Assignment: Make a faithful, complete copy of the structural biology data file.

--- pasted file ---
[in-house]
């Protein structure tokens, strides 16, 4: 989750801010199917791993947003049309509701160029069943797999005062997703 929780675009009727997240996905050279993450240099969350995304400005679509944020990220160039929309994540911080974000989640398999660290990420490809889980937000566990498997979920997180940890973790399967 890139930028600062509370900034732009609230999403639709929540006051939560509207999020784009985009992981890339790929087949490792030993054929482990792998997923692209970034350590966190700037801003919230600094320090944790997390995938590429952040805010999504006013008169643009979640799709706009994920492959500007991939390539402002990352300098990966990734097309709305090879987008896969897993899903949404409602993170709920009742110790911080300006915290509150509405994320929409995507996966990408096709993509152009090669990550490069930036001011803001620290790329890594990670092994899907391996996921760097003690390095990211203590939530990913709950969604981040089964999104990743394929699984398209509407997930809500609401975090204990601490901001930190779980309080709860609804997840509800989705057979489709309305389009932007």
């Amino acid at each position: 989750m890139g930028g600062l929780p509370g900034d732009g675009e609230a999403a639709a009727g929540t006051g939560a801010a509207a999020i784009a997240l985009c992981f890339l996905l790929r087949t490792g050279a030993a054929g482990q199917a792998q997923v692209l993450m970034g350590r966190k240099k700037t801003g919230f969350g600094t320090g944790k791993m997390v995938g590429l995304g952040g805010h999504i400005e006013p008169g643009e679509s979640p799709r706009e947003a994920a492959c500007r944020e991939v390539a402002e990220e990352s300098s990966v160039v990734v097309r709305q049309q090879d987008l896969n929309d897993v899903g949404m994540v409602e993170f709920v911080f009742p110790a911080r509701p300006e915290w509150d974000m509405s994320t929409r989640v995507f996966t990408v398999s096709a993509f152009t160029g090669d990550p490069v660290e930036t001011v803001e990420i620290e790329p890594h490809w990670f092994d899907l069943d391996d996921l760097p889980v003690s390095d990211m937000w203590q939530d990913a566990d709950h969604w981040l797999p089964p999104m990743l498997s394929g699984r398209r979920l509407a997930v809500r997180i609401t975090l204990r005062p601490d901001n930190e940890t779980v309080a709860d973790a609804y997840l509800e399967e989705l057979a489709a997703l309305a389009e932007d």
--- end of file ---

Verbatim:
[in-house]
């Protein structure tokens, strides 16, 4: 989750801010199917791993947003049309509701160029069943797999005062997703 929780675009009727997240996905050279993450240099969350995304400005679509944020990220160039929309994540911080974000989640398999660290990420490809889980937000566990498997979920997180940890973790399967 890139930028600062509370900034732009609230999403639709929540006051939560509207999020784009985009992981890339790929087949490792030993054929482990792998997923692209970034350590966190700037801003919230600094320090944790997390995938590429952040805010999504006013008169643009979640799709706009994920492959500007991939390539402002990352300098990966990734097309709305090879987008896969897993899903949404409602993170709920009742110790911080300006915290509150509405994320929409995507996966990408096709993509152009090669990550490069930036001011803001620290790329890594990670092994899907391996996921760097003690390095990211203590939530990913709950969604981040089964999104990743394929699984398209509407997930809500609401975090204990601490901001930190779980309080709860609804997840509800989705057979489709309305389009932007």
């Amino acid at each position: 989750m890139g930028g600062l929780p509370g900034d732009g675009e609230a999403a639709a009727g929540t006051g939560a801010a509207a999020i784009a997240l985009c992981f890339l996905l790929r087949t490792g050279a030993a054929g482990q199917a792998q997923v692209l993450m970034g350590r966190k240099k700037t801003g919230f969350g600094t320090g944790k791993m997390v995938g590429l995304g952040g805010h999504i400005e006013p008169g643009e679509s979640p799709r706009e947003a994920a492959c500007r944020e991939v390539a402002e990220e990352s300098s990966v160039v990734v097309r709305q049309q090879d987008l896969n929309d897993v899903g949404m994540v409602e993170f709920v911080f009742p110790a911080r509701p300006e915290w509150d974000m509405s994320t929409r989640v995507f996966t990408v398999s096709a993509f152009t160029g090669d990550p490069v660290e930036t001011v803001e990420i620290e790329p890594h490809w990670f092994d899907l069943d391996d996921l760097p889980v003690s390095d990211m937000w203590q939530d990913a566990d709950h969604w981040l797999p089964p999104m990743l498997s394929g699984r398209r979920l509407a997930v809500r997180i609401t975090l204990r005062p601490d901001n930190e940890t779980v309080a709860d973790a609804y997840l509800e399967e989705l057979a489709a997703l309305a389009e932007d």